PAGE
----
The main beneficiaries of the Ways and Means Committee bill are essentially in two categories:
Those making $20,000 to $50,000, who would reap most from the overall rate cuts. Their taxes would be cut from $219 to $943; by contrast, those making $10,000 to $20,000 would receive tax cuts of only $29 to $118.
Those in the $50,000-and-up income brackets, who would benefit from the committee's big cuts in capital gains taxes. About 96 percent of these benefits would go to taxpayers in the $50,000-and-up categories. The average tax cut for those making $200,000 and up would be $27,507. A capital gain is the profit from sale of stocks or other property.
Other winners include:
Married persons earning $20,000 a year of more, who no longer would suffer as large a "marriage penalty" for having to file jointly. When the committee cut overall rates, it also repealed the $180 general credit, which had penalized married taxpayers.
Homeowners, particularly those in the $20,000 to $50,000 income brackets, who could take advantage of the $100,000 exclusion the committee voted for profits from the sale of a principal residence. Most of those claiming the break would be over age 50, it is expected.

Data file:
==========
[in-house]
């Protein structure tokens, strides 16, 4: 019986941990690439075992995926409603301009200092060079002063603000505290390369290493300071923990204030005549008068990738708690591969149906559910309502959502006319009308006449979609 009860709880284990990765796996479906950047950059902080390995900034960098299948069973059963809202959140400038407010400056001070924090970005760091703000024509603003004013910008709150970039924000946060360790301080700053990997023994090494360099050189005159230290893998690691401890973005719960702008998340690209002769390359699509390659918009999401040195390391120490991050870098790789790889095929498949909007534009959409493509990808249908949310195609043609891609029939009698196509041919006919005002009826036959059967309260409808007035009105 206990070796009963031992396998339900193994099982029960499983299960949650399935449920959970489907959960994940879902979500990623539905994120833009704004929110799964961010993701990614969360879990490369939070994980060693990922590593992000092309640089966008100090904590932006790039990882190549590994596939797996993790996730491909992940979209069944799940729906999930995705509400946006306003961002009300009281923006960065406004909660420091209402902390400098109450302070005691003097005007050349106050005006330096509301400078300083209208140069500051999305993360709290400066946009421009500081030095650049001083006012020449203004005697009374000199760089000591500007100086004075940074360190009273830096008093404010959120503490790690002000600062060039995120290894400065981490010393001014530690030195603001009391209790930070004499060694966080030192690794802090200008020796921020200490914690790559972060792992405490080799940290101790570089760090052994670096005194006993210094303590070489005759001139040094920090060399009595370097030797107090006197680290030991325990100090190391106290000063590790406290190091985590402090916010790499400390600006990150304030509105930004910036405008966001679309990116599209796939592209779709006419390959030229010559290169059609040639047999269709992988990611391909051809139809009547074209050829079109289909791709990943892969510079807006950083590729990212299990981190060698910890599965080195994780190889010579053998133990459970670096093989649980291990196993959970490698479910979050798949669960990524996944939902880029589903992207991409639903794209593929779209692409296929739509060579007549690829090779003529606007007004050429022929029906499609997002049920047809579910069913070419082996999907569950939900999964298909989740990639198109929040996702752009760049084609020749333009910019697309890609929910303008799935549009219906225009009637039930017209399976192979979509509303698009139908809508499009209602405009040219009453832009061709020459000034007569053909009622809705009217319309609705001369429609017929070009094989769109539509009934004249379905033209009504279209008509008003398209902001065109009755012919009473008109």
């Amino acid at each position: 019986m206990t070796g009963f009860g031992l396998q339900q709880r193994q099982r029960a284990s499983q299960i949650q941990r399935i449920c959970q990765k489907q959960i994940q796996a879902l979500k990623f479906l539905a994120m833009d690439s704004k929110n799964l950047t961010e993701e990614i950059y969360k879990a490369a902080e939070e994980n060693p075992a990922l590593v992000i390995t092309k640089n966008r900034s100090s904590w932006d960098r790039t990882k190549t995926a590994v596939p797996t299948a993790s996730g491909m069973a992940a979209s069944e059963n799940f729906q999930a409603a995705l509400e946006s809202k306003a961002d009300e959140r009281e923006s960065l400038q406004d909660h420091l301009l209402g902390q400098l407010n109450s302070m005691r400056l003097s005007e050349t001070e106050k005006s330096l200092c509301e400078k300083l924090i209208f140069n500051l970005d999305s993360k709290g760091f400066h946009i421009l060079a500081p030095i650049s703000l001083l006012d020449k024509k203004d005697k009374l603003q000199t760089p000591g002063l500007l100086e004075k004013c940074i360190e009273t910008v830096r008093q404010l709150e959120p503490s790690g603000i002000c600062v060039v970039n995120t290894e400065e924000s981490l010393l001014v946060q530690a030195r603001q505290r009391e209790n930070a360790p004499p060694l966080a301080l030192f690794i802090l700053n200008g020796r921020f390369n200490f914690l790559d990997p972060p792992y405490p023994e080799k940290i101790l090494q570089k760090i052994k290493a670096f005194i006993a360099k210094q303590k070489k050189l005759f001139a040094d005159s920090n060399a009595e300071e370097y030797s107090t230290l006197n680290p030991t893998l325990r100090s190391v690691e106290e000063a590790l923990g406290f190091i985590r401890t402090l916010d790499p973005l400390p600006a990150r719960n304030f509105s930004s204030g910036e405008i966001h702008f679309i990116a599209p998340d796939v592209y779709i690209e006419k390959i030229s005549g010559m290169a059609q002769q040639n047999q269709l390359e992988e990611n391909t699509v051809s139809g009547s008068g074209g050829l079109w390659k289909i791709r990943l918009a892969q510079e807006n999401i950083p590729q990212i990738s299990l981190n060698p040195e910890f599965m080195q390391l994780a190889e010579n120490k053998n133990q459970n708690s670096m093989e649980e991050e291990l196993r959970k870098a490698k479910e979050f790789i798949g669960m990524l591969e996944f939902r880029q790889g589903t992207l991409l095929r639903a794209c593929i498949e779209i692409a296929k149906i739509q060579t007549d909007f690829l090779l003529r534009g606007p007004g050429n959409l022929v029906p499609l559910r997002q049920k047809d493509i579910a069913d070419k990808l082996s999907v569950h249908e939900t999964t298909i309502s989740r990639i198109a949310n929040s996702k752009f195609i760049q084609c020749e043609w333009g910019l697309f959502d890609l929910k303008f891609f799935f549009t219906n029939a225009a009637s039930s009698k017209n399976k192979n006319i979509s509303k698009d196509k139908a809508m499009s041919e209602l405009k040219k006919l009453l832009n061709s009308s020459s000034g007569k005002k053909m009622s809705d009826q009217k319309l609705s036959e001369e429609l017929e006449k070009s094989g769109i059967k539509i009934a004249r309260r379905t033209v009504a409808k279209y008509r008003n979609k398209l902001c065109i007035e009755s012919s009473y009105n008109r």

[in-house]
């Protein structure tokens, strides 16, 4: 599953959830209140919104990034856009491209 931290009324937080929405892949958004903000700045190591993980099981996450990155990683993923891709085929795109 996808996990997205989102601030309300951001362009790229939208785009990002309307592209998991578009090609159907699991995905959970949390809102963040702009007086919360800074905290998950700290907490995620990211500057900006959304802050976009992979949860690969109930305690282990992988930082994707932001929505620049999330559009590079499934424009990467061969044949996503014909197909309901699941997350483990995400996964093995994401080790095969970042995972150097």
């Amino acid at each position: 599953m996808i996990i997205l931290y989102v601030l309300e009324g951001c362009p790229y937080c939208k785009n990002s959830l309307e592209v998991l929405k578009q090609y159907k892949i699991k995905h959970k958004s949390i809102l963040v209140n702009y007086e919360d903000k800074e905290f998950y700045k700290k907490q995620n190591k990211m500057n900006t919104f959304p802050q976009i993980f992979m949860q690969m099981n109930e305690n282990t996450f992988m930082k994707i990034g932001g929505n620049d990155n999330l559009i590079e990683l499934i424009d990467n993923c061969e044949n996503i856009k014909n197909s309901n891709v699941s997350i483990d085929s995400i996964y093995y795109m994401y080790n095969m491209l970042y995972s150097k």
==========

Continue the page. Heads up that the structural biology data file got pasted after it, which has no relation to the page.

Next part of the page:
The few genuine losers from the committee's work this week would be a small group of about 2.6 million taxpayers who itemize their deductions - primarily single persons or married couples without children, mostly those who earn $9,000 or more a year.
The loss stems from the panel's vote to repeal the $180-maximum general credit and the deduction for state and local gasoline taxes. To make up for these increases, the committee voted to raise the standard deduction, but itemizers can't take advantage of that.
However, the burden is relatively small, by most standards. Only about 11 percent of the nation's 27 million itemizers would be affected.
The tax bill does contain some modest new aid for the poor. The increase in the standard deduction would raise the "threashold" at which income still is tax-free to $7,400 for a family of four - up from $7,200 now, and well above the "poverty line" of $6,954.